Well, if the bright lights and the shiny wrapping paper are any indication, it’s Christmastime, and it’s difficult to talk about Christmas, without someone mentioning… Santa Claus. The beloved mythical character that rewards children for being good. However, did you know that Ol’ Saint Nick… was actually a real person? And not only was he real, but he loved the Lord, and his story is a LOT more dramatic than the one about a jolly toymaker.
A Greek man known as Nikolaos of Myra, he was born around 270AD, on the coast of what is now modern-day Turkey, but back then, was part of the Roman Empire. As the son of one of the richest families in the town, life should have been good for young Nikolaos, until both of his parents suddenly died, leaving him orphaned as a young man, with nothing to comfort him but the money they left behind. For most young men, that money would have been quickly spent drowning their sorrows, but Nikolaos had other plans. Myra was home to a large population of the desperately poor, and he had been raised hearing the commands of Christ to always give to the poor and needy. So Nikolaos decided that he may have lost his family, but other families needed the money more than he did.
Joining the local church, Nikolaos became famous for his charity, giving away nearly all of his worldly wealth in dramatic fashion, and tales of Nick riding to the rescue of a family in need have survived down through the ages, the most famous being when he secretly placed bags of gold in the shoes of a poor family while they slept, saving their daughters from being sold into slavery. This would later become the inspiration for Christmas stockings, remembering the gifts that he gave to help others. It wasn’t long before his devotion to both God and to people in need saw Nikolaos, now known by the Latin name of Nicholas, raised up to be the Bishop of Myra, the town he grew up in.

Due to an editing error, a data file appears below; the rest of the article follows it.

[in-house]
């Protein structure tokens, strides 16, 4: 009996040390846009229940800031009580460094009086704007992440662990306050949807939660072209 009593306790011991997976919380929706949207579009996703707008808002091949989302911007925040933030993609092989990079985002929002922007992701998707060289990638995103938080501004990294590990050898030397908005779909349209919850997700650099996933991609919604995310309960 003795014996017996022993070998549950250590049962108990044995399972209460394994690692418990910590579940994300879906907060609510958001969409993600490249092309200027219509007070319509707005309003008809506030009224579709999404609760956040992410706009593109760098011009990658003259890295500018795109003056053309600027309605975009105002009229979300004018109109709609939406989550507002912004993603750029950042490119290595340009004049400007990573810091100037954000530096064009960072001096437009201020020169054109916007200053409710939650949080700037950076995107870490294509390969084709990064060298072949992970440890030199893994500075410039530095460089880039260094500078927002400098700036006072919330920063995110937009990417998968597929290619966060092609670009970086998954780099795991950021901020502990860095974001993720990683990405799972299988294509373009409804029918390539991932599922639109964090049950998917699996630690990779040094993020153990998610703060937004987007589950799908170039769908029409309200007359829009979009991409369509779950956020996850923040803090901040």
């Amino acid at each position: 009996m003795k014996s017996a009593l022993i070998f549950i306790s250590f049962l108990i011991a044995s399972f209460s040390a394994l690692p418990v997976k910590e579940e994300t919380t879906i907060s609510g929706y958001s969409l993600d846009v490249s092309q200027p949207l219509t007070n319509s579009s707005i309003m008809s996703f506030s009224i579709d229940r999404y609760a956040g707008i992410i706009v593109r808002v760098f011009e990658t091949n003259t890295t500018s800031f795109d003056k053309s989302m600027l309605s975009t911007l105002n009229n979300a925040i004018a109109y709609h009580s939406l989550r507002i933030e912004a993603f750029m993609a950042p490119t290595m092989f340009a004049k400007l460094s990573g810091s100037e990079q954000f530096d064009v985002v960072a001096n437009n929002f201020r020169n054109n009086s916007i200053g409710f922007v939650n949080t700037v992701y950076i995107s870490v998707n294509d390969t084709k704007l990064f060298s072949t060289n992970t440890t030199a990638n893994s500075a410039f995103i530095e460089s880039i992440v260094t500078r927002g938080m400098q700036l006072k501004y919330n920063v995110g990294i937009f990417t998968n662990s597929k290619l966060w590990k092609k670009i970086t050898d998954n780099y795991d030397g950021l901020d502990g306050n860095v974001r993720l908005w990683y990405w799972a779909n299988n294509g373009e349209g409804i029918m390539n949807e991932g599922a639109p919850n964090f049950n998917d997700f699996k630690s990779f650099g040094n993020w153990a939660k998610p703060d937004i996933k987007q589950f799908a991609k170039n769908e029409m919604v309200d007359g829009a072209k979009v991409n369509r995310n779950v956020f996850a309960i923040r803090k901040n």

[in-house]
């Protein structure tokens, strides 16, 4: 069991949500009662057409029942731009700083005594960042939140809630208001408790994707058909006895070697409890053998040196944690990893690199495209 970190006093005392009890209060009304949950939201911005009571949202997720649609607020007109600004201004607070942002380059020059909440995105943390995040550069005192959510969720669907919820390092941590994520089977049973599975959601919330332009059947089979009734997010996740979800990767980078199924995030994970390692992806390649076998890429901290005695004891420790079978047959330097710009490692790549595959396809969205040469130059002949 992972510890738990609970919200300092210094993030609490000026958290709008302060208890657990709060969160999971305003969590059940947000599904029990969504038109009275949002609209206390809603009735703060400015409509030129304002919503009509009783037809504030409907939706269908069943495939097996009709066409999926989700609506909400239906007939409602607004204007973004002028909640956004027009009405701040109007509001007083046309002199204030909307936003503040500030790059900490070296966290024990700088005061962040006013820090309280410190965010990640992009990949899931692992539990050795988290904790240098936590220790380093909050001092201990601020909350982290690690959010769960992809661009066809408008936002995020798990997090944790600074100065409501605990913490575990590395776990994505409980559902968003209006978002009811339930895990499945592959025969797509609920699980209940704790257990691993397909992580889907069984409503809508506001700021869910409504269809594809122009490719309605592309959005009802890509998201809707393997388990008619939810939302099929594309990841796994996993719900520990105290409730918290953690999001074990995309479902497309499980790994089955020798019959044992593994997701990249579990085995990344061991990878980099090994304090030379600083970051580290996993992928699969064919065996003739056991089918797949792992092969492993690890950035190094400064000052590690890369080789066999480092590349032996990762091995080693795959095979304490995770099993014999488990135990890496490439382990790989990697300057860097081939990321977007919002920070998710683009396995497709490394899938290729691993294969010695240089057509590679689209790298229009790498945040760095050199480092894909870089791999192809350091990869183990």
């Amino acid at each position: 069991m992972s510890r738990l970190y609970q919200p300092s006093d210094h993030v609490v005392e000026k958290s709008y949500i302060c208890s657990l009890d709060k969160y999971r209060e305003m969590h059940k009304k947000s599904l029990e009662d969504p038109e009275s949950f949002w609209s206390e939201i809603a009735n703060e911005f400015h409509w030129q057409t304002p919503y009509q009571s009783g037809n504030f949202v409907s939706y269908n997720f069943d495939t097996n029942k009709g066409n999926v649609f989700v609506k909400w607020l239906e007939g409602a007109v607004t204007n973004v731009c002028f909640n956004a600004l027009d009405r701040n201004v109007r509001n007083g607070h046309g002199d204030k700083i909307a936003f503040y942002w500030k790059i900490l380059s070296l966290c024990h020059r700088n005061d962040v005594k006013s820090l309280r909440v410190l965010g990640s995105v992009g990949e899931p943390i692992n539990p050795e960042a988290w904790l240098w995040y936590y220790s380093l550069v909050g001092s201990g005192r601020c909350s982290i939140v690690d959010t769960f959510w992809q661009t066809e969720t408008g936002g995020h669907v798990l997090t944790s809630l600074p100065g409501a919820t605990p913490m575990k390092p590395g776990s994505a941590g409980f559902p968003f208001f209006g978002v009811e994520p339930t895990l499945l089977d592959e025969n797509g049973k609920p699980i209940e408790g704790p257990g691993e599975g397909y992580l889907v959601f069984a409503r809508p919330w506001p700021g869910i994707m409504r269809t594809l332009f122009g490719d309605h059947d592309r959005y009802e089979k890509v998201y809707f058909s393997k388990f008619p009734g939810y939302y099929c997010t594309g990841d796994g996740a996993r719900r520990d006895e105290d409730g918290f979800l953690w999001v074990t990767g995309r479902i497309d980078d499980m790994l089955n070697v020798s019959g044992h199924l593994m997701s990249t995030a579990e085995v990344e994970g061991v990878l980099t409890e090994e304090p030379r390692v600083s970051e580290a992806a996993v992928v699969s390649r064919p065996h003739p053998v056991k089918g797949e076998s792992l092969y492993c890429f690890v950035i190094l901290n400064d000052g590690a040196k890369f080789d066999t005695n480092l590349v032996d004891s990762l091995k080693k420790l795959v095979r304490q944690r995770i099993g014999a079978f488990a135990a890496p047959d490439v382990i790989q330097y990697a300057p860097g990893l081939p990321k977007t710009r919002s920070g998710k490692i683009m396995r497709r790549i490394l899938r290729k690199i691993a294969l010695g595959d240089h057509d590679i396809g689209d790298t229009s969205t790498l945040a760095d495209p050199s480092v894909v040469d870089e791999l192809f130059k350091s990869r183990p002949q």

For most people, the story of St. Nick ends with the presents, but the real-life Nicholas still had a LOT more to do.
You see, he became a bishop at the WORST possible time to be one… during the greatest persecution of Christians in Roman history. Emperor Diocletian was convinced that Christians were a threat to the Roman Empire, and began a violent suppression wherever he found them. Nicholas, given the choice of recanting Christ or going to prison, chose prison, and spent several long years in chains for the crime of loving God. It was said at the time the prisons were so full of priests and bishops, that there was no room for regular criminals!
Luckily for both Nicholas and Christians everywhere, Diocletian soon passed away, and was replaced by Constantine the Great, who was not only a Christian himself, but wanted to bring bishops together from all over the world to hammer out a common creed, or statement of faith. The reason this was so important was that, at the time, different movements had sprung up preaching a gospel that contradicted what Jesus had said, and people didn’t know what to think. One man in particular, named Arius, was claiming that Jesus was not actually God. And so, at the famous Council of Nicaea, church leaders from all over the Empire gathered and debated to decide things once and for all. And where was Nicholas? Well, one story says he was not only there, but that he got SO angry with a follower of Arius for denying the divinity of Christ, that he started a fist fight in the middle of the conference.
That’s right…. the “jolly old elf” actually smacked somebody upside the head for disrespecting the Son of God.
Nicholas returned to Myra, continuing to be a champion of the gospel and giving money to the poor. After his death, he was eventually canonized by the Catholic church as a saint, and was buried in Italy. People began celebrating his memory in early December by giving each other small gifts, and over the centuries, as it mixed and mingled with the Yuletide traditions of different countries. As time passed, the memory of Nikolaos evolved into the rolly-poly Saint Nick character we know today.
So it’s true! He was real, but you can’t tell his story, his real story, without also telling the story of Christ.